Toddler Talk & Chatting With Children

Posted by SussexMummy | Posted in Information, Product Reviews | Posted on 29-11-2012

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Little Man has been doing baby sign language classes since he was 6 months old, and I couldn’t be more thrilled with how he’s taken to them and the vast number of words he knows and signs because of it. One this he doesn’t really do is talk. He was 2 in October and his speech isn’t that good. He says “Dadda” and “Mamma” and we get the occasional “More”. He also has good attempts at saying “Teddy” and “Jessie” – the name of his beloved toy cat – but otherwise he’s not very vocal. I know it’ll come and I’m not worried at all, but I was definitely interested when we were offered a couple of products from I-Can – a children’s communication charity.

Toddler Talk
The Toddler Talk pack comes with a series of A5 cards with a tasks to do with your toddler to help encourage their speech. There are five key skills for your toddler to learn – “Attention & Listening”, “Understanding”, “Learning & Using New Words”, “Building Sentences” and “Talking Socially”. It all sounds a bit dramatic I know, but reading through it, it makes great sense. Toddler need to listen to learn, they need to understand what is said to them to respond, they need to know what words to use, they need to use sentences that make sense, and they need to be able to talk to people other than their parents. The five skills are then broken down into tasks and activities on 6 subjects – “Outside”, “Me & My Friends”, “Body Parts”, “Animals”, “Food” and “Clothes”. There is no need to find any of this daunting – its all very relaxed and you probably won’t even need to cover every card and activity. Whilst Little Man doesn’t speak he has incredible understanding. He understands what is being said to him and can respond by doing what he’s asked or signing his response. We just need to make that leap from signing “Drink” for example to him saying “Drink” or “Can I have a drink?”.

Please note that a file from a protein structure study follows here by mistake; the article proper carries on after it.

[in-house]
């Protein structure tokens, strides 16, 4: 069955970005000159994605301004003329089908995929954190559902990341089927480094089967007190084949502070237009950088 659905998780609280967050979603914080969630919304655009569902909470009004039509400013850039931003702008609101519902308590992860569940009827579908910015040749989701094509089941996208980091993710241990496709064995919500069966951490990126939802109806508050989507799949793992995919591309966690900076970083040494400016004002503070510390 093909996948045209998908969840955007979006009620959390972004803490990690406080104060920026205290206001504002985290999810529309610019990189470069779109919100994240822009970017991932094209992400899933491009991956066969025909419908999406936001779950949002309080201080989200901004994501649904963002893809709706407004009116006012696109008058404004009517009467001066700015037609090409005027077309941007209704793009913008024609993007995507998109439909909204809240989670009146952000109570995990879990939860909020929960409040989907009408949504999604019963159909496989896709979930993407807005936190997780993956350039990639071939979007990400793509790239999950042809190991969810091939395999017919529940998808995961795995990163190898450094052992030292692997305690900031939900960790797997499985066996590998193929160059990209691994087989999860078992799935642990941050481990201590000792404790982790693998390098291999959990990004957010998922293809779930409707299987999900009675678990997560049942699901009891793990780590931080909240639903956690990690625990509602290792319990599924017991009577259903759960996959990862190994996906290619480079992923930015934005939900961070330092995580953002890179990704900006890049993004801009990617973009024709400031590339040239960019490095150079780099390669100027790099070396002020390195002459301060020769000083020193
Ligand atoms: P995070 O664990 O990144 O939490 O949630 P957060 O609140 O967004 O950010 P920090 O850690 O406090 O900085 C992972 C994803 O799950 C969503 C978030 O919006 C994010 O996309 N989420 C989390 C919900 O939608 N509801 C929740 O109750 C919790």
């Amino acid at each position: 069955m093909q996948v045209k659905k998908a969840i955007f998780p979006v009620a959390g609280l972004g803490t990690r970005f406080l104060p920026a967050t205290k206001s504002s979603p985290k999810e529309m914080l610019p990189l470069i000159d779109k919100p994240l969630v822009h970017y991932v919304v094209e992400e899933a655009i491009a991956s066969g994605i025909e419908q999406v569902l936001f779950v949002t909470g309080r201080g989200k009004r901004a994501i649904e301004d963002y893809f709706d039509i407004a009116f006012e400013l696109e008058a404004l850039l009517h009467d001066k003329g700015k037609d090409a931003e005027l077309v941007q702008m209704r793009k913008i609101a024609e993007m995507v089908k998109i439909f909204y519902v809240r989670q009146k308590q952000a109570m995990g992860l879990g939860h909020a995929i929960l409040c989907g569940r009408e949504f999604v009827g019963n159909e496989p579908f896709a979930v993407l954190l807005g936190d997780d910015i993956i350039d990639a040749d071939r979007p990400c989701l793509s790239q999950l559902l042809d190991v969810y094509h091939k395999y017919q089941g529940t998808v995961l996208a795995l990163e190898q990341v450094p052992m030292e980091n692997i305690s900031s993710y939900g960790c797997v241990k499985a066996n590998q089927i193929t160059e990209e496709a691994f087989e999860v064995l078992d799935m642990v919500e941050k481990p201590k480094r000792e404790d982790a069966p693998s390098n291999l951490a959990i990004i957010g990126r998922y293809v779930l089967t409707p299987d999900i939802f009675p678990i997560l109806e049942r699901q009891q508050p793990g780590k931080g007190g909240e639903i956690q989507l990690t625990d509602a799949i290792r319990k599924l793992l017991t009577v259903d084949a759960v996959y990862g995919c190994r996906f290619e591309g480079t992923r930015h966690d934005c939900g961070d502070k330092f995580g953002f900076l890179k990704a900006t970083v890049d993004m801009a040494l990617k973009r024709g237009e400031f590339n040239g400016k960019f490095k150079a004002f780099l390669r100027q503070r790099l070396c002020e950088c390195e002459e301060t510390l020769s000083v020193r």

I’m really impressed with the way Toddler Talk is laid out and the reassuring advice it provides. I’ve tried a few of the activities with Little Man and whilst we’re still waiting on a vast change in his vocabulary its giving us fun activities and increasing his knowledge and understanding. He jabbers away in his own little language and the noises he makes are increasingly sounding like real words as opposed to vague noises. His speech is coming and I know he’ll be chattering away before long. Hopefully with the help of Toddler Talk it’ll come a little sooner or at least be of a wider vocabulary than without. No doubt he’ll be talking none stop soon and I’ll be wishing he’d shut up!

Chatting With Children
Following on from Toddler Talk, Chatting With Children is aimed at children aged between 3 and 5. The set up is exactly the same as the previous series with the same skills and subjects being used, its just a matter of widening the range of words and giving your child that extra boost of confidence. As your child approaches 5 they’ll be heading off to school. Even if they’ve been in Nursery or Pre-School before then, this will be the start of their educational journey and a good understanding of words and ability to communicate will be hugely beneficial. This set of activities also comes with extra ideas in case your child finds the original activity either “Too Hard” or “Too Easy”.

As well as providing you with activities to help your child speech these two packs from I-Can also provides you with a great opportunity to spend quality time with your child. Teaching your child anything is hugely rewarding, and what better than the ability to talk to you, and others. Baby sign language has given Little Man and I the ability to communicate from early on, and I’m convinced its reduced the frustration that we would both have felt had we not been able to tell each other what we want. Talking and speech is the next step, and I honestly can’t wait!

If you have any concerns about your childs speech and development the best person to speak to is your Health Visitor and GP. For helpful advice and tips, and to learn more about the I-Can charity, take a look at their comprehensive website and online store.